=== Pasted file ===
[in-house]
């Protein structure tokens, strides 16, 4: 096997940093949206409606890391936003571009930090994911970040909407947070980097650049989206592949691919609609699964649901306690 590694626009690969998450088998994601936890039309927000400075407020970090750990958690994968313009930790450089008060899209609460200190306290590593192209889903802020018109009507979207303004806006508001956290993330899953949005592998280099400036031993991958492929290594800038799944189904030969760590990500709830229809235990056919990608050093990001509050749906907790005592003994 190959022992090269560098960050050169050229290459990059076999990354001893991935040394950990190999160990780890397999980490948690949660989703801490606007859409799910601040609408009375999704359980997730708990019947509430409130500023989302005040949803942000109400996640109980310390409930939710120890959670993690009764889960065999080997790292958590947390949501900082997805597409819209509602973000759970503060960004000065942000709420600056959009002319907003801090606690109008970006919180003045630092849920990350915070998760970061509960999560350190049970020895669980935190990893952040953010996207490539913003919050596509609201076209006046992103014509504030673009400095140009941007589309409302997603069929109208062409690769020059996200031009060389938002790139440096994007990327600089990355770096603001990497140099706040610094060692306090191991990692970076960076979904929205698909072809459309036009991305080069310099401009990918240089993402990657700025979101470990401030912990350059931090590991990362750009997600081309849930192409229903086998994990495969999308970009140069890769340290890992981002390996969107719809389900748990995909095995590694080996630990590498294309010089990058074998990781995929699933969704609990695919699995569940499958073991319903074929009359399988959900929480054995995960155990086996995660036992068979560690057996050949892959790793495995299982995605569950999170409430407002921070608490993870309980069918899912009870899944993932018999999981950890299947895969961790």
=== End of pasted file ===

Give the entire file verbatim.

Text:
[in-house]
């Protein structure tokens, strides 16, 4: 096997940093949206409606890391936003571009930090994911970040909407947070980097650049989206592949691919609609699964649901306690 590694626009690969998450088998994601936890039309927000400075407020970090750990958690994968313009930790450089008060899209609460200190306290590593192209889903802020018109009507979207303004806006508001956290993330899953949005592998280099400036031993991958492929290594800038799944189904030969760590990500709830229809235990056919990608050093990001509050749906907790005592003994 190959022992090269560098960050050169050229290459990059076999990354001893991935040394950990190999160990780890397999980490948690949660989703801490606007859409799910601040609408009375999704359980997730708990019947509430409130500023989302005040949803942000109400996640109980310390409930939710120890959670993690009764889960065999080997790292958590947390949501900082997805597409819209509602973000759970503060960004000065942000709420600056959009002319907003801090606690109008970006919180003045630092849920990350915070998760970061509960999560350190049970020895669980935190990893952040953010996207490539913003919050596509609201076209006046992103014509504030673009400095140009941007589309409302997603069929109208062409690769020059996200031009060389938002790139440096994007990327600089990355770096603001990497140099706040610094060692306090191991990692970076960076979904929205698909072809459309036009991305080069310099401009990918240089993402990657700025979101470990401030912990350059931090590991990362750009997600081309849930192409229903086998994990495969999308970009140069890769340290890992981002390996969107719809389900748990995909095995590694080996630990590498294309010089990058074998990781995929699933969704609990695919699995569940499958073991319903074929009359399988959900929480054995995960155990086996995660036992068979560690057996050949892959790793495995299982995605569950999170409430407002921070608490993870309980069918899912009870899944993932018999999981950890299947895969961790």